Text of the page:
Wild-eyed, Barranca tried to bolt, the dissipating electricity that coursed through the ground intensified by the animal’s iron shoes and causing small sparks; the palomino’s feet haloed by the purple-blue, iridescent glow of St. Elmo’s Fire. Johnny had seen the phenomenon before; during a storm-driven cattle stampede, just as he had heard the eerie buzz that filled the air. He felt a sharp twinge in his shoulder as Barranca tried to pull free a second time; a wrenching of the still tender skin below his right shoulder blade. And then the great curtain of rain swept around him, the sudden torrent turning the drops of rain into stinging daggers against his skin.
Grabbing the rain-slicked saddle horn, he executed a perfect ‘pony-express’ running mount; swinging himself up into the saddle and hunkering low against the palomino’s neck as he gave the animal its head; aware again of the burning pain at his shoulder. Barranca needed no urging; the big horse instinctively headed for home and the dry warmth of the barn.
~*~ L ~*~ A ~*~ N ~*~ C ~*~ E ~*~ R ~*~
Murdoch, wearing the black pants and shirt that gave him the look of a country parson, watched from the shelter of the front portico, his heart in his throat as he saw his son coming beneath the arch at a full run. He sucked in a lungful of cold air, aware that Scott, who was standing to his left, had done the same; both men silent as they observed horse and rider gallop into the yard. They watched silently as Johnny rode directly into the barn.
Another ragged wave of driving rain washed across the yard, giant puddles forming and turning a murky yellow as the spring storm continued to pour. A sudden shift in the wind brought the cold mountain air funneling through the courtyard; a loud clatter coming as marble-sized hail began to fall against the tiled roof. The pellets of dirty grey ice plopped loudly against the dampened earth at an angle, plowing ruts into the yellow clay that exposed the centuries-old underbelly of glacial rock. Just as quickly as the icy maelstrom had begun, it ceased; and there was nothing now but the still-falling rain.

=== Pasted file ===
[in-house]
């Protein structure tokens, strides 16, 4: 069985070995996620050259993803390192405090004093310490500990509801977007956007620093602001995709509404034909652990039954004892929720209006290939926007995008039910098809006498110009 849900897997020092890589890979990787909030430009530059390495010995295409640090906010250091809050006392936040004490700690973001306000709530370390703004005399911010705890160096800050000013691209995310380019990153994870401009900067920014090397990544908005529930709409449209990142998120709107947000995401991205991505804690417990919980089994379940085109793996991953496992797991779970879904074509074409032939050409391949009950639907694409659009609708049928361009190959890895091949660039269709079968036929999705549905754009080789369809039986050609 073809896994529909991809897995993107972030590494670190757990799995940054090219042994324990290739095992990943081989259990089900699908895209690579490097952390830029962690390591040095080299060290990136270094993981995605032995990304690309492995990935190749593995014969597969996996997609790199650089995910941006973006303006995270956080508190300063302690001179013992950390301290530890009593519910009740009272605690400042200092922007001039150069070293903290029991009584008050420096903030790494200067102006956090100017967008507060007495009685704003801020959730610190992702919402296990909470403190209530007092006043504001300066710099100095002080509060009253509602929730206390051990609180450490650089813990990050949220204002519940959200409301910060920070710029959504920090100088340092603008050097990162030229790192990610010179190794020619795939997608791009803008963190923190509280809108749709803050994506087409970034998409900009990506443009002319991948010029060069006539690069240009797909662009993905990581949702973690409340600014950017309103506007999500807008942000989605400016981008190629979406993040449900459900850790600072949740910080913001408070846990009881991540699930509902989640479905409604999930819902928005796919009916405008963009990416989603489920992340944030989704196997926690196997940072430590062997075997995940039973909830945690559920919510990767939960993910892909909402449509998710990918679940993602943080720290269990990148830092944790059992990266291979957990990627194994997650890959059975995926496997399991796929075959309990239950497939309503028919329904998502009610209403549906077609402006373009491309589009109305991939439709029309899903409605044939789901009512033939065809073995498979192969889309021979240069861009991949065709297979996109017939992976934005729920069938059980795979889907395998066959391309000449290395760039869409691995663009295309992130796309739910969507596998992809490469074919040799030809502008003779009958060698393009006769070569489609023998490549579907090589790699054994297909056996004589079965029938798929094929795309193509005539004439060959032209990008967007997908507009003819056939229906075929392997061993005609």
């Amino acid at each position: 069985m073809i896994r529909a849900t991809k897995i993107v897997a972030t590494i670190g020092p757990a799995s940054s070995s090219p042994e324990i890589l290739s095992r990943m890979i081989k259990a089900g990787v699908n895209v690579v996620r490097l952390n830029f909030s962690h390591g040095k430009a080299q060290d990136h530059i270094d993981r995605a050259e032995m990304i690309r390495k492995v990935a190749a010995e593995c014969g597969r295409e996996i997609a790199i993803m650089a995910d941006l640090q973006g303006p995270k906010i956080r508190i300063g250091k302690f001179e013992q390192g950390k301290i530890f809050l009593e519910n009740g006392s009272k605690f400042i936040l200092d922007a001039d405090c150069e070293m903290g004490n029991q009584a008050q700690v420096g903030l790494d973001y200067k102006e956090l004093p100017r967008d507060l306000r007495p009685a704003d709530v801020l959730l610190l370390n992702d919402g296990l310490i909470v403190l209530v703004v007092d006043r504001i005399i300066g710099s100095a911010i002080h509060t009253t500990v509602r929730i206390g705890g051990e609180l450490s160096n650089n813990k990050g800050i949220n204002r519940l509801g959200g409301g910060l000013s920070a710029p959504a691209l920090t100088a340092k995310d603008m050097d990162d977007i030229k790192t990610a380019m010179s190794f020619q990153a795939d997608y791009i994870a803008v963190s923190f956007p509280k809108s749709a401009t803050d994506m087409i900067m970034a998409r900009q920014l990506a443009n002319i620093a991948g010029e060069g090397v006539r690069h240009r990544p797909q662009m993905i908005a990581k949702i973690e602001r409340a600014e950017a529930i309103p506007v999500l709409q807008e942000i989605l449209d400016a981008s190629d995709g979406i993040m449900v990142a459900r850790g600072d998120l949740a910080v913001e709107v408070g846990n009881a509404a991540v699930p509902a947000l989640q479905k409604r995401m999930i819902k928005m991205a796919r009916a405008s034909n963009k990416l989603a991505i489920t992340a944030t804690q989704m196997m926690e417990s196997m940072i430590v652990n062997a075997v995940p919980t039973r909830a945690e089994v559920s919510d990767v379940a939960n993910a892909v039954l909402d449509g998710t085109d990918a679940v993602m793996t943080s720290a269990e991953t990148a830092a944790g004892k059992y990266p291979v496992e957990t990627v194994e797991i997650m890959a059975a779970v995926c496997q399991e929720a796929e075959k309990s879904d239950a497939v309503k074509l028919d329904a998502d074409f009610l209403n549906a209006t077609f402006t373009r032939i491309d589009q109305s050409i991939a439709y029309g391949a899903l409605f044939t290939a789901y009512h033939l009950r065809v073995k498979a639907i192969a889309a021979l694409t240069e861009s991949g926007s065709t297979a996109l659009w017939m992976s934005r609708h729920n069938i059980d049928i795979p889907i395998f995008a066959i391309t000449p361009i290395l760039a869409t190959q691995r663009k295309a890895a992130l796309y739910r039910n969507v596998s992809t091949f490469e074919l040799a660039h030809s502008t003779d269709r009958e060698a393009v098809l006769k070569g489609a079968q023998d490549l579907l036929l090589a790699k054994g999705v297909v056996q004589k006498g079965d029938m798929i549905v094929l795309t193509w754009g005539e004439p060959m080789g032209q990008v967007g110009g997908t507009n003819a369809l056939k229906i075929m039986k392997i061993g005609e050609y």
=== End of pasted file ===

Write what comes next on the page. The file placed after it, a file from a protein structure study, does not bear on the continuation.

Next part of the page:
It seemed like they waited forever, and their breathing had still not returned to normal. And then they saw it; the bright splash of red coming out of the barn door as Johnny made a bee-line for the house.
Johnny slipped. He felt his boots lose traction against the rain-slicked mud, instinctively reaching back with both hands to catch himself. The quick maneuver failed; his arms going dart-like away from his body as he landed flat on his back in the muck. Rain pelted his exposed face, and he inhaled at the stabbing sensation against his cheeks; an even greater pain coming at his back; this one new and even more intense than the annoyingly familiar pinching of healing flesh. Fighting the pain, he flipped over onto his knees, gingerly lifting himself to his feet and then moving forward. Aware he was being watched by his father and brother, he steeled himself; displaying his usual bravado as he continued his trek.
Swearing softly, Scott stood back, Murdoch doing the same as Johnny zigzagged across the yard. The blond Lancer was shaking his head, watching as his younger brother made a game of intentionally hop-scotching from one puddle to another. Finally, after a two-footed hop into a puddle directly in front of the doorway, Johnny made the jump onto the rain-slicked patio; only to lose his balance on the wet tile.